Conquering the Tongariro Northern Circuit in the snow, by Mick de Zeeuw, 7 years.

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Who is Mick:

Hello, my name is Mick de Zeeuw, I am 7 years old and love hiking. I live in Putaruru and am in year 3 at Te Waotu School. I also love to play soccer and netball.

The mountains I want to climb are Mt. Everest, Mt. Cook, Mt. Ngauruhoe and Mt. Ruapehu. When I am older I want to do the Duke of Edinburgh’s Hillary Award. My favourite hikes so far are the Tongariro Northern Circuit, Abel Tasman Coastal track and the Taranaki Summit Route.


I felt enthusiastic trying to do this, because last year we only climbed Red Crater from Oturere Hut. I thought it would be fun, to spend time away from home with my family and throw snowballs in my dads face. I am keen to climb Mt. Everest when I’m older so I have to start practicing.


What did you learn:

  • Slow but steady wins the race
  • Don’t give up, even when it gets hard
  • If you want it, you can do it

What did you like the most:

When I threw a snowball in dads face and he tripped over, the snowball fight on the top of red crater with an orc disguised as a guide.


Most challenging:

When I hurt my foot, but I knew I had to keep walking



  • Don’t eat yellow snow
  • If you can, walk where other people walked so you don’t sink hip deep in the snow
  • Only go when the weather conditions are good and bring a locator beacon
  • Kids can do more than old people think
  • Always bring lots of snacks! My favourite are snack packs with nuts, raisins, cranberry, jellybeans and when I’m lucky mum makes freeze balls.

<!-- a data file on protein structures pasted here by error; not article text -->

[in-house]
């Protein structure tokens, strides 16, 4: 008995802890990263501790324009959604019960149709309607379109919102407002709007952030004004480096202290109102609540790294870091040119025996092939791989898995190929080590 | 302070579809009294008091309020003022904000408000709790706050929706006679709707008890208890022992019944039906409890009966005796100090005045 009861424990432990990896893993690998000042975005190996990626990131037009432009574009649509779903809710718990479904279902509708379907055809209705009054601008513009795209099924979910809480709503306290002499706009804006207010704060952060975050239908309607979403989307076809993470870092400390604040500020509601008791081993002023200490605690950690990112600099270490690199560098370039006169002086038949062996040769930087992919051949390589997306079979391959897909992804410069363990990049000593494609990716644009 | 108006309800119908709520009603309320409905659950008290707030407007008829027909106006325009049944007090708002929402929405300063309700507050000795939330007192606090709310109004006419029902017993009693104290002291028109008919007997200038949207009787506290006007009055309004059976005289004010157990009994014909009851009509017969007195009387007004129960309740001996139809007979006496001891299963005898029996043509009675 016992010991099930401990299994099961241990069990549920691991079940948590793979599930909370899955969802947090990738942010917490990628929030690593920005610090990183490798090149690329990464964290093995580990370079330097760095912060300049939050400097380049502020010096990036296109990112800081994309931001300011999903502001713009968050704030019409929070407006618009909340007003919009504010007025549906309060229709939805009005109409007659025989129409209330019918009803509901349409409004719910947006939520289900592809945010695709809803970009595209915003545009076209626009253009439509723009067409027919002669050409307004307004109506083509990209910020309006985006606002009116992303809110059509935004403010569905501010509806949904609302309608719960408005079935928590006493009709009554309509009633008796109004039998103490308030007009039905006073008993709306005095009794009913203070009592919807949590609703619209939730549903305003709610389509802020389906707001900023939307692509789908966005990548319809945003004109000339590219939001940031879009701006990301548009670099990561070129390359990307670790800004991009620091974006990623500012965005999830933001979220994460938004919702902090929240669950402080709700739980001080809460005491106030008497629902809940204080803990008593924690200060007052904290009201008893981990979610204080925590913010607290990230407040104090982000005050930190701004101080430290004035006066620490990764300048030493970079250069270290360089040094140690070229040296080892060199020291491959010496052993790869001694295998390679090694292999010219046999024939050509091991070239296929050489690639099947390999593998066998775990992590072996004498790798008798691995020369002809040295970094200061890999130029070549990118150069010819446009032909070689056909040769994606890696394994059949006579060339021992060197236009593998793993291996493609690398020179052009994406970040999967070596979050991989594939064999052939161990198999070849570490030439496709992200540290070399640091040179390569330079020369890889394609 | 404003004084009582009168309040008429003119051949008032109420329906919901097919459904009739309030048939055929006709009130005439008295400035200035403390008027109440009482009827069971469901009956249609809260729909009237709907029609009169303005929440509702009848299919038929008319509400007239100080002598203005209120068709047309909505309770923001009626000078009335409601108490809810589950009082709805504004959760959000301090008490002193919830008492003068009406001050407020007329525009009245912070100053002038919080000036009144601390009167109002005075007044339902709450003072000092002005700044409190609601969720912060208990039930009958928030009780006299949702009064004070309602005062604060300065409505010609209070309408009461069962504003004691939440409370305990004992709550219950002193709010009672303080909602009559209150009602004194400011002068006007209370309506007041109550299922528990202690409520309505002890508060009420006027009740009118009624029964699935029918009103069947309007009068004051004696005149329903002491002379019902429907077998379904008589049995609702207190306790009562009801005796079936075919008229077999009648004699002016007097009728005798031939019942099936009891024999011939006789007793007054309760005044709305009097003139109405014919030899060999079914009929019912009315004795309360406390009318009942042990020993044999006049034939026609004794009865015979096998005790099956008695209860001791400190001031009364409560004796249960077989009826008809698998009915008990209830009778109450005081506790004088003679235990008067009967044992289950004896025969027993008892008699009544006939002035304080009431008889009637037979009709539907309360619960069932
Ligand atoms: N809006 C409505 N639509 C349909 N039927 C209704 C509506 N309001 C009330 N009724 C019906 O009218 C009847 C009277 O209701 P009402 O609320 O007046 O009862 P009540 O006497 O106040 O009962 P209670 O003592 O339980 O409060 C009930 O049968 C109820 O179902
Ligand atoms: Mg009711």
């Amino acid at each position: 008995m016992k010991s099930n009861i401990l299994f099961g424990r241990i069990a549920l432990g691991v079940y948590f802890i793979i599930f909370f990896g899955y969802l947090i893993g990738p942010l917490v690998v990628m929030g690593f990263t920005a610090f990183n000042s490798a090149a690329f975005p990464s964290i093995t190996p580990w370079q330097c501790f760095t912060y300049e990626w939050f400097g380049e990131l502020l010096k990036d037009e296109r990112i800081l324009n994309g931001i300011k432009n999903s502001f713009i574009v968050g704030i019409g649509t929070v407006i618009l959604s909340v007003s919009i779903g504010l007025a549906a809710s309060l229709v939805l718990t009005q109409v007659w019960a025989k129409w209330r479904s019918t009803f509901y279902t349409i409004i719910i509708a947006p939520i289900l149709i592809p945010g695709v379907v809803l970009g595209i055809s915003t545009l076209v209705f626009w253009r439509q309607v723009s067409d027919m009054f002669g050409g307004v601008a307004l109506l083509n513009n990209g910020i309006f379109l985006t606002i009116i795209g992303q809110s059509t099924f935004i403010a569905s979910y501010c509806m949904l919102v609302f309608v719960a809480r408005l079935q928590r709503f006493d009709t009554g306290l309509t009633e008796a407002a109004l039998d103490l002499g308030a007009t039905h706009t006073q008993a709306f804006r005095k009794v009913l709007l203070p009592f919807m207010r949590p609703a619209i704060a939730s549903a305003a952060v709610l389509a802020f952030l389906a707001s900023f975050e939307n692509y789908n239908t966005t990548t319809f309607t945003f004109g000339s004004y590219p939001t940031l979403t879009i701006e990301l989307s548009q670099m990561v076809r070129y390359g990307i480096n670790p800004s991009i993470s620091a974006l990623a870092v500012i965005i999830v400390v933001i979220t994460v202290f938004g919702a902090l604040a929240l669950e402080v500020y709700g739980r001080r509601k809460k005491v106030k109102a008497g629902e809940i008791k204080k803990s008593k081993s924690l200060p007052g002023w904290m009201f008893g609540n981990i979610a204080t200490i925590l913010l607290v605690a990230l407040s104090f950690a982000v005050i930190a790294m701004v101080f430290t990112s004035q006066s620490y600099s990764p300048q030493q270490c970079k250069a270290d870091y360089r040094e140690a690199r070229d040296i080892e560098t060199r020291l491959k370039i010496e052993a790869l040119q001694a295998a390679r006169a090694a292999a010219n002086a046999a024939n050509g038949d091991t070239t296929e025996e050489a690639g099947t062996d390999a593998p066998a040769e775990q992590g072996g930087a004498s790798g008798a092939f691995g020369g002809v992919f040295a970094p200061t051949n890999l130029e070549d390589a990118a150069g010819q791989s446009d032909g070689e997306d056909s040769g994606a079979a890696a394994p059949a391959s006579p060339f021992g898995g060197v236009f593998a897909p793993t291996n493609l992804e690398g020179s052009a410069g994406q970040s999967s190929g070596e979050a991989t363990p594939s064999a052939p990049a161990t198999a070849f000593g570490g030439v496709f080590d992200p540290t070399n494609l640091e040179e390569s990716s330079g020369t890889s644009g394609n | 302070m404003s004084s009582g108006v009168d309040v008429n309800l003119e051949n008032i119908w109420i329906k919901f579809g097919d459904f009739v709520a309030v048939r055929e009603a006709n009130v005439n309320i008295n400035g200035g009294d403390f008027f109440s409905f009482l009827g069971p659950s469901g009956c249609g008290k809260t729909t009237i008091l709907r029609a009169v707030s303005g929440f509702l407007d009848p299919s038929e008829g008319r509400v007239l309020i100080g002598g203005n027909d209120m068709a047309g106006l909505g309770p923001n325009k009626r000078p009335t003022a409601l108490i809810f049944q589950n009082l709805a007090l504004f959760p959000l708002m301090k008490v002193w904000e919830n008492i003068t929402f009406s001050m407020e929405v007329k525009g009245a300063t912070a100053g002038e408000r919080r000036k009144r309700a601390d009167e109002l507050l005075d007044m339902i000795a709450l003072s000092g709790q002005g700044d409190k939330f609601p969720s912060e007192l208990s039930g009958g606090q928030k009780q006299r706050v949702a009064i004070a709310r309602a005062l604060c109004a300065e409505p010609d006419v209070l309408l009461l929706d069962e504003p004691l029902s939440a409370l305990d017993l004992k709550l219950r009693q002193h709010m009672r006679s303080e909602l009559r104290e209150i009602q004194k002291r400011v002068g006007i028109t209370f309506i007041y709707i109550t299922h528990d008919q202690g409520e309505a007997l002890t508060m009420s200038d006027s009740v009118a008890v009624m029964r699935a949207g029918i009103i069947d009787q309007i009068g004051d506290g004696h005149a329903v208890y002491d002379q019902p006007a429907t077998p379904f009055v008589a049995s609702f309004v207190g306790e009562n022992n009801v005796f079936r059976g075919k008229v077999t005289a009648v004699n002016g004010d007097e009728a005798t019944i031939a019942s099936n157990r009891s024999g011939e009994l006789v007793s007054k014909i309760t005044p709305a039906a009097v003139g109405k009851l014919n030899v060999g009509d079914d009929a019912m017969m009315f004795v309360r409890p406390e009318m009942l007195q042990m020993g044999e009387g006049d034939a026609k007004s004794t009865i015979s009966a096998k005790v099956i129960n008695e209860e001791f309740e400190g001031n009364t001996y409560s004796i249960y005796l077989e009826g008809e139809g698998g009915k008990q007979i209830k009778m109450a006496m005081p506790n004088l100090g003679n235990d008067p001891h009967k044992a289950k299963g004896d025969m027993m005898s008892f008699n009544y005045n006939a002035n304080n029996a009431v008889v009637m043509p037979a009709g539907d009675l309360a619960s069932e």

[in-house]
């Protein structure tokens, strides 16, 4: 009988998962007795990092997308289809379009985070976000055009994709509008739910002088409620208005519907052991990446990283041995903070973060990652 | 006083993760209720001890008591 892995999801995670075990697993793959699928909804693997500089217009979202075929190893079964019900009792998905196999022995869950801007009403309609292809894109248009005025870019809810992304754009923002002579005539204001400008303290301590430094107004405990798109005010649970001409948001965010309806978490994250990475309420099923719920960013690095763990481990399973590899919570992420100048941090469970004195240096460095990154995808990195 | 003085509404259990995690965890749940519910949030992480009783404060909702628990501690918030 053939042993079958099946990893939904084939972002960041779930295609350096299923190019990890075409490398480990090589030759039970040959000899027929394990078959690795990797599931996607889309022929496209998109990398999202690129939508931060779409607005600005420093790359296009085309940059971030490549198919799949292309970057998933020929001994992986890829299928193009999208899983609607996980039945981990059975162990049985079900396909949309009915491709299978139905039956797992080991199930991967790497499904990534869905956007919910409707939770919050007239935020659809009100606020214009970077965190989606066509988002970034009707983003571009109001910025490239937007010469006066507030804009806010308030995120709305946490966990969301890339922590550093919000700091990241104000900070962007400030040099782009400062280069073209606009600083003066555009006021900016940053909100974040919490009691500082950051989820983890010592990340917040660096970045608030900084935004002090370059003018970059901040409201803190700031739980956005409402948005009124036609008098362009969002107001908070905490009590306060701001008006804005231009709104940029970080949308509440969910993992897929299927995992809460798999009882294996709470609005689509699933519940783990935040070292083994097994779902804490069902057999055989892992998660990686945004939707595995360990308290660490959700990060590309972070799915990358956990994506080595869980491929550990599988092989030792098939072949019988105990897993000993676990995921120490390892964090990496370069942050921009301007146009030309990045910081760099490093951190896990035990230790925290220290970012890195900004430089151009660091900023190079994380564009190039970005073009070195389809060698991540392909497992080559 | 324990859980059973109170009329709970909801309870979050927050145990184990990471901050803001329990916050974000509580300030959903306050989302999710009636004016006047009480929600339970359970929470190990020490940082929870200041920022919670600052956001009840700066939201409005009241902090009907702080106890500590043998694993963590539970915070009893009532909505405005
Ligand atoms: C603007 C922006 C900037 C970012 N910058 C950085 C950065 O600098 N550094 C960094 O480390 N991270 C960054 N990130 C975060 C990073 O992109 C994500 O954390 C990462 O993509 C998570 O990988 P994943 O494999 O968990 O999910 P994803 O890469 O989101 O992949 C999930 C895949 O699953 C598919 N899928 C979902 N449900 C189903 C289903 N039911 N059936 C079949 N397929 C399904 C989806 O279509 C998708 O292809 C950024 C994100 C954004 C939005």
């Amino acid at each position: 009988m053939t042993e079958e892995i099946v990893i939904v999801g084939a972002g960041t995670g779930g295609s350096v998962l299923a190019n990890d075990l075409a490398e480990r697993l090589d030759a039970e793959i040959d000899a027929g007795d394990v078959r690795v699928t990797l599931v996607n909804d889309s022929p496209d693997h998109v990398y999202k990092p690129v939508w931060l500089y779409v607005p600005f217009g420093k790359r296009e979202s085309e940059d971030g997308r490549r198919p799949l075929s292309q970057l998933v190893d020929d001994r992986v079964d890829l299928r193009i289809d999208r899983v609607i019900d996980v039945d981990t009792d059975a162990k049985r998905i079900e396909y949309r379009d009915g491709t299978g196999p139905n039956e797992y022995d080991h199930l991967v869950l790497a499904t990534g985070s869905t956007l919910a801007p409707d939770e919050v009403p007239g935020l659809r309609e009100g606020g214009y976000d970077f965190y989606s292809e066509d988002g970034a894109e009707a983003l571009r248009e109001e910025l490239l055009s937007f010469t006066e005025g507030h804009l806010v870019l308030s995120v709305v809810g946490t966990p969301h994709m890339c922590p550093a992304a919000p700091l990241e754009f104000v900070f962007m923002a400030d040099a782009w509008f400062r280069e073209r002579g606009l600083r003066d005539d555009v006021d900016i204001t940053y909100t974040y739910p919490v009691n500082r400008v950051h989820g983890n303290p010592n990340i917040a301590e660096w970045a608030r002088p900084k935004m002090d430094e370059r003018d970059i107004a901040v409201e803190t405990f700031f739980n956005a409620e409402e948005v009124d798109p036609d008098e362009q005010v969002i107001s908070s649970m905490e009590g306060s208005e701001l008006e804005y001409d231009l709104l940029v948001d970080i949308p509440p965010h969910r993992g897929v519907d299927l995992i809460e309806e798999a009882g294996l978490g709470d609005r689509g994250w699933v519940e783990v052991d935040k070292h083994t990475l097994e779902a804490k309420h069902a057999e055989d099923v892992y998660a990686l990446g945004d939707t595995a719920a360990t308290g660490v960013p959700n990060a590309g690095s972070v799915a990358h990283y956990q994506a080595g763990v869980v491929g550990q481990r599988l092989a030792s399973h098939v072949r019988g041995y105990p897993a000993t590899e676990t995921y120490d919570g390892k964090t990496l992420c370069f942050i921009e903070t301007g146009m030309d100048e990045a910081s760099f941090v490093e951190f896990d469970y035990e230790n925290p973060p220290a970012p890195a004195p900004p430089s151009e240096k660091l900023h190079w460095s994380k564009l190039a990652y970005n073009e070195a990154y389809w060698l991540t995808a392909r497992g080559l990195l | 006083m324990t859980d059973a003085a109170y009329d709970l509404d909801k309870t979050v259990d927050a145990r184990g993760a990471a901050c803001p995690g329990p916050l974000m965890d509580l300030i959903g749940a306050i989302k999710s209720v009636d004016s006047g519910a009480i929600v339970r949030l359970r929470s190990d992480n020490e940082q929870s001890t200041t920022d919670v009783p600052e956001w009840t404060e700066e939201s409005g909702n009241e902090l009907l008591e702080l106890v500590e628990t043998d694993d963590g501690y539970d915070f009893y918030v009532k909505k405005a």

• Pick up rubbish if you see it
  • Don’t leave your rubbish at the hut but take it home


In my bag I always take:

My sleeping bag + liner, my striped long johns to sleep in, shorts, shirt, fleece jumper, first aid kit, down jacket, rain gear, spare socks, crocs, a book to read at the hut/campsite and playing cards, an emergency blanket, my snacks for the whole trip, water, my compass and a whistle.

I really loved doing the Northern Circuit in winter, but I thought it was more challenging than when I was climbing to the Taranaki Summit in January. Next on my bucket list are Mt. Ruapehu Summit, the Kepler Track, Stewart Island and the North/South Track in the Kaimais.




I am Tim and I am 5 years old. I am in year 1 at Te Waotu School and I did the Tongariro Northern Circuit in the snow!


Biggest challenge:

When it started snowing from Waihohonu to Whakapapa, lucky I had my raingear on!


Coolest thing:

Building a snowman with mum at Oturere Hut and walking through the deep snow



When mum got stuck in the deep snow and I threw a snowball in her face.


Best part:

Jumping down Red Crater in the deep snow and playing Chess in the hut


  • Stay in other people’s footprints
  • I might be small, but I can do a lot
  • I need more snacks than an adult, I make lots of little steps



Slow but steady wins the race


In my bag I always have snacks, water, spare clothes, my jacket, my raingear, my pj’s, spare socks, my crocs, my sleeping bag and liner (but sometimes mum or dad will carry it for me if we have a long day)  a book to read, emergency blanket, my compass and my whistle.


De Zeeuw Family:

Dad Axel, Mum Lizzy, Mick (7yr old) and Tim (5yr old).

Doing the Tongariro Northern Circuit in the snow.


We’ve been taking the boys on overnight/multi night trips since January last year (2021). Before that we took them out on daytrips in the weekend, first in the front/backpack and later they had to walk themselves. We are lucky that we live rurally and close to the Waikato River Trails, so the boys have been doing 5km walks, sometimes on a daily base, either in the pack, on their (balance) bike or walking/running.